Hello and happy Monday everyone hope all is well on this March 14th. We are less than a week away from the Vernal Equinox or the first day of spring and temperatures will reflect that as we slide through the week!
A modest warm up is expected this week with temperatures warming 10F to nearly 20F above normal by Wednesday, mainly east of the Rockies. Readings will remain mild through the week – let the thaw begin!
High Temperatures Wednesday
This is a quick look at what to expect temperature-wise Wednesday. Note the bubble of warmer weather stretching north along the Front Range of the Rockies into the Upper Midwest. Again, readings are expected to be a good 10F to 20F degrees above normal, but at this time of the year… the warmer weather means the potential for springtime flooding, which is looking likely for many in the Red River Valley, the Minnesota River Valley and the Mississippi River Valley of Minnesota and the eastern Dakotas, where sandbagging is in full force right now.
Key Factors Adding Up…
Local hydrology forecasters in the Upper Midwest haven’t seen flood indices this high for a while. A few factors are going into the major flood threat this spring.
1.) Heavy rainfall last fall kept the soil saturation high through the winter months. Since the soil is mostly frozen and mostly saturated, the expected snow melt is likely to be runoff into rivers, streams and other major tributaries contributing to the expected higher than normal water levels.
#2.) A deeper than normal snow pack across the potential flood zones with lots of water still locked in the snow pack. Surface observing stations are still reporting 6″ or more of snow on the ground with up to 2″ of water locked in the snow – YIKES!! The image below shows contoured model derived snow pack, with some of the latest snow depths reported by local surface observing stations.
#3.) A stretch of warm weather along with a heavier rain potential. The forecast this week in the locations listed above will likely see 40s and 50s through much of the week. We are also tracking a couple of chances of light rain/snow, but a much larger system is taking aim at the region by the upcoming weekend. The image below shows the ‘potential’ storm coming in for the weekend. This is not set in stone yet, but it shows the potential ‘heavier’ rain this weekend. The latest model runs show up to 1″ of liquid rain falling with this system in spots that do without the heavy rain.
#4.) Ice Jams. Rapid snow melt is never good for areas that are still (mainly) frozen. As ice breaks up along river, ice begins to coagulate in river bends, backing up water flow… this process in known as “ice jams” – which can further exacerbate flooding potential along river beds.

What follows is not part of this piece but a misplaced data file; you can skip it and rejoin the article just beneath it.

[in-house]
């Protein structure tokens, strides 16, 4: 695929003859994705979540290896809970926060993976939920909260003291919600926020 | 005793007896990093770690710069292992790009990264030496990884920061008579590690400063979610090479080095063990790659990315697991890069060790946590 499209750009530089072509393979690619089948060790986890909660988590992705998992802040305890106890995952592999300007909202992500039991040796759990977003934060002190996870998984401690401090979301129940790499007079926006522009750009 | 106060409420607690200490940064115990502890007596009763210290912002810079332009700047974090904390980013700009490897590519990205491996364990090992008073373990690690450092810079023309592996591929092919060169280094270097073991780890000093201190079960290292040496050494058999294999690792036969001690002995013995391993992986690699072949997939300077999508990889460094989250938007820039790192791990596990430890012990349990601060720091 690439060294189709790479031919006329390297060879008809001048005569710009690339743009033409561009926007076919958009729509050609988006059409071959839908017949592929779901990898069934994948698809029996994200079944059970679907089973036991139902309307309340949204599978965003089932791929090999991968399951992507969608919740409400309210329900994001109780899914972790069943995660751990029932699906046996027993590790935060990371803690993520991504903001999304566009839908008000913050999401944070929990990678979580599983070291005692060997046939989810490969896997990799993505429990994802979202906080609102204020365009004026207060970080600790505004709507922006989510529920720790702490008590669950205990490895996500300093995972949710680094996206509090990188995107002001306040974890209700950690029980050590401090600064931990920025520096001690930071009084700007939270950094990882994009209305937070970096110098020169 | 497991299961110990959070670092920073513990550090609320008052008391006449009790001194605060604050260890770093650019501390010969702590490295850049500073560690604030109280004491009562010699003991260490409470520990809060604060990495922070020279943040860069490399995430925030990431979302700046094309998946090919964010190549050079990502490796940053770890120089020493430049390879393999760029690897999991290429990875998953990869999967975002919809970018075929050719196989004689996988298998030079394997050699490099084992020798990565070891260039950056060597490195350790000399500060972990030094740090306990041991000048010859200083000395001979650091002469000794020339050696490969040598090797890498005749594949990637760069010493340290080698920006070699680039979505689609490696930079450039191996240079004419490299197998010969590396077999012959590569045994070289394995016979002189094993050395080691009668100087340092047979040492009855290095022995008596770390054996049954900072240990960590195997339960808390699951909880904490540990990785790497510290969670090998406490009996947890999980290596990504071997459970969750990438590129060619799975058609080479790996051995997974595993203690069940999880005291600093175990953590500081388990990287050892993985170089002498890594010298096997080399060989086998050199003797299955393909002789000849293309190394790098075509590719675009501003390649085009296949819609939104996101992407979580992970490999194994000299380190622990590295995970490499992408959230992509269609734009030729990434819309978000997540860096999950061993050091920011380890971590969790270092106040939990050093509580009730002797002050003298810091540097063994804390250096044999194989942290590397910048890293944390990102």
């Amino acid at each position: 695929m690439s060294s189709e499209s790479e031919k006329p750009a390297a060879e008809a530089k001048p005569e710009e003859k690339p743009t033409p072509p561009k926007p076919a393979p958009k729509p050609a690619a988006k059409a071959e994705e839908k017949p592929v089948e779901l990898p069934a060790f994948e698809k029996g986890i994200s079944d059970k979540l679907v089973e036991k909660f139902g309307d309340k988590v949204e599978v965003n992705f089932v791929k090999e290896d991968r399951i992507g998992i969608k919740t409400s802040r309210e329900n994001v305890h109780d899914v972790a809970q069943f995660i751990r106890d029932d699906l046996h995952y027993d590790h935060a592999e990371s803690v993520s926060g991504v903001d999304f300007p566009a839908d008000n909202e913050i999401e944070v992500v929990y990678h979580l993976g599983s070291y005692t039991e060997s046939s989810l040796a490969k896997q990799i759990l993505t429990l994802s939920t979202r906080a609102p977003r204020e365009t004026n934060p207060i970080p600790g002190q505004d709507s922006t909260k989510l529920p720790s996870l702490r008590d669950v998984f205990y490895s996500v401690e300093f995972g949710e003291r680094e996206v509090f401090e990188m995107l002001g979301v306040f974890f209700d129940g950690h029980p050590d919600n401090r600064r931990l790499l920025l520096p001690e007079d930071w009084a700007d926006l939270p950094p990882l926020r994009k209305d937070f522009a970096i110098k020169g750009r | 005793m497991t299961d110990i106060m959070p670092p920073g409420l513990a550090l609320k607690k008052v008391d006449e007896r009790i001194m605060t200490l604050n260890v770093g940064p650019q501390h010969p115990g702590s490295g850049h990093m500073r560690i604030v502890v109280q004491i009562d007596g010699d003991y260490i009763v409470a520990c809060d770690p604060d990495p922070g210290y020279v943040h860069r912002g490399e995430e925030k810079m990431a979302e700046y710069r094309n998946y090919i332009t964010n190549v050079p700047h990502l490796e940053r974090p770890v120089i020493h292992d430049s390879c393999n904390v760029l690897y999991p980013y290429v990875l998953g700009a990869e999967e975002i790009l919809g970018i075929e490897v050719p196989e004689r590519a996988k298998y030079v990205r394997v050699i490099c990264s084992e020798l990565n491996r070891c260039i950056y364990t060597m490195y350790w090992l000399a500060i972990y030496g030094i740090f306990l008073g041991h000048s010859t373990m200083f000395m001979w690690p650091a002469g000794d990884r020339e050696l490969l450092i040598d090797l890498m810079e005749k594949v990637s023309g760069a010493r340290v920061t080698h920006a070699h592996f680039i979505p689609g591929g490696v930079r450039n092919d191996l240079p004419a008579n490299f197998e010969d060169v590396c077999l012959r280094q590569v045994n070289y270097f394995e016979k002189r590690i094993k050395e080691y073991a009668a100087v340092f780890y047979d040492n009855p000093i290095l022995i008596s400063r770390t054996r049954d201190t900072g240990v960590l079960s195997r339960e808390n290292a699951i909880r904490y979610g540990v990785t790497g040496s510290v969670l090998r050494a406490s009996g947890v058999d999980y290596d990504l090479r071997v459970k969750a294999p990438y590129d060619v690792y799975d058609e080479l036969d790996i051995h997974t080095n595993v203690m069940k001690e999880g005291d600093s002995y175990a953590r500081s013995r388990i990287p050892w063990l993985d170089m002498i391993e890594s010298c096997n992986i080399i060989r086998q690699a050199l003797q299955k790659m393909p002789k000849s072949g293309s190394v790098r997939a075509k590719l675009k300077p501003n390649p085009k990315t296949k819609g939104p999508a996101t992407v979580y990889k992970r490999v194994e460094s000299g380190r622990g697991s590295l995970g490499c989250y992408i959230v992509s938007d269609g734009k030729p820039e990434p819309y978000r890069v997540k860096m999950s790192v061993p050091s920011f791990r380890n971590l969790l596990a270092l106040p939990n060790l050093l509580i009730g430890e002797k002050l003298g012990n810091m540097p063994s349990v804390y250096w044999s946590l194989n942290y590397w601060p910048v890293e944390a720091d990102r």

Current Weather Set Up
The weather today shows a slower moving storm over the middle Mississippi valley, kicking up snow, rain and strong storms across the region. Severe weather is possible later today across the orange shaded regions of the Lower Mississippi Valley later today into the evening hours. The main threat with this system will be large hail and damaging winds, but isolated tornadoes cannot be ruled out.
Precipitation Through Thursday
The Hydrological Prediction Center shows precipitation amounts through AM Thursday over 1″ in already waterlogged areas. Flood potential remains high in these areas as well. If you live in locations that are experiencing flooding issues, remember to never cross a water-covered road or wade into rapidly flowing waters, as you can be easily swept away. Note the large blob of moisture along the coast of the Pacific Northwest. The parade of powerful Pacific storms will continue to whip the coast with heavy rain and wind, which will transition into heavy snow in the high elevations.
Watches and Warnings
As expected, flood warnings continue for counties/parishes shaded in green for locations that have been hit hard with heavy rain over the last few weeks. Also, note the wintry headlines in Missouri on the colder, northwest side of the low tracking through the region. A slushy 3″ to 6″ of snow is possible in these areas through this Monday. The other areas highlighted in winter headlines includes the Pacific Northwest – as Pacific moisture lifts into the high elevations of the Olympics, up to 3ft. of snow is possible through PM Tuesday/AM Wednesday.
The 8 to 14 day temperature and precipitation outlook shows above normal temperatures where colors are orange/red and below normal temps where colors are blue. Above normal precipitation changes look to be setting up from the Southwest into the Great Lakes Region through the end of the month.
That’s all for now, thanks for tuning in on this Monday – have a good rest of the day and come back again tomorrow, won’ t you?!
Meteorologist Todd Nelson – WeatherNation LLC